Chinese Communism is a Magic Mirror

“We are the Communist Party of China, and we will define what Communism is.” That’s what Chen Yuan, the deputy governor of China’s central bank, told political scientist Tom Robinson at a dinner party in the mid-1980s. It’s one of the most compelling scenes in Richard McGregor’s seminal work, The Party. But for all the times it has been quoted, larger and larger numbers of Western observers of China are demonstrating the exact opposite understanding. Armed with a level of objectivity that could only be afforded to people outside the system, and immune to accusations that they may harbor loyalties to an ancestral homeland, China’s new Watchers grow exceedingly confident in their own abilities to define not just communism, but the ambitions and functions of the Party, and the 92 million people it comprises.

Since the 1980s, the world has enjoyed vicarious access to China through the empathetic eyes and ears of perhaps three hundred foreign correspondents and highly influential expats who live there. The most seasoned China hands produce incisive analysis about the Middle Kingdom, its leaders, and the confluence of personal and professional interests that motivate them. They also tend to share a recognition that China’s Communist Party does not speak for the other 1.3 billion non-Party members, despite its attempts to do so. But as more foreigners are being banned from the country or imprisoned, China is losing some of its greatest public diplomats — and their nuanced views.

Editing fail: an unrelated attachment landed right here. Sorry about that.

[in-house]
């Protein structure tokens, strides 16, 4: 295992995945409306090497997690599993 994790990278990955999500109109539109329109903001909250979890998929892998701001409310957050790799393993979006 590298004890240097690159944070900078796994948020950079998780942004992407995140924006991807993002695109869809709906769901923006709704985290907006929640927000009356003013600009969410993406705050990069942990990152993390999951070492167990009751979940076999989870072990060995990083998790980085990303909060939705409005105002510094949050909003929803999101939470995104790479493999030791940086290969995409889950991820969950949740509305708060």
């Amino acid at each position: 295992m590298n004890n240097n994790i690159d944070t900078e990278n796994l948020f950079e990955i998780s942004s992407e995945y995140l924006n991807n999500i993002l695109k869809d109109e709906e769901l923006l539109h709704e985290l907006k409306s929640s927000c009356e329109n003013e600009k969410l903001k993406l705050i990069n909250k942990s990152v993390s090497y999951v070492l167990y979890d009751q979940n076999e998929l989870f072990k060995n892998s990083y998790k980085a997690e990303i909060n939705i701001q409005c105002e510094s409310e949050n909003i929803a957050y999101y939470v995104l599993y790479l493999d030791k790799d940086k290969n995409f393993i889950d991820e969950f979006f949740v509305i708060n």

It’s not just that veteran reporters are leaving the country. It’s that their voices, and those of longstanding, foreign-based China experts, are being drowned out by a cacophony of sweeping claims and unfiltered aggression aimed at the CCP and anyone suspected of being affiliated with it. The volume of English-language information about China is ballooning, commensurate with demand. A new newsletter about China is founded every month. People who are not China experts, but who have been tangential observers of its rise, are being platformed sporadically. New voices are entering the China studies field, including young people with limited experience, and older people who are discovering China for the first time.

This surging interest in China is, in many ways, a good thing. New analysts are bringing secondary skill sets and diverse perspectives to the field. But more people are discovering they Also Have Something to Say About China — and specifically, about the threat posed by its Communist Party — at the exact moment expert access to the country is dwindling, racism against Chinese people is on the rise, and debate about U.S.-China decoupling has all but ended. We are living through the popularization of country expertise, akin to the simplification of Russian studies in the 1950s. The result is not a vibrant discussion of policy options to shape the environment into which China rises, but a convergence on some permutation of, “the CCP is evil, and the United States should punish it,” punctuated by vapid memes about China’s strategic culture and mystic wisdom.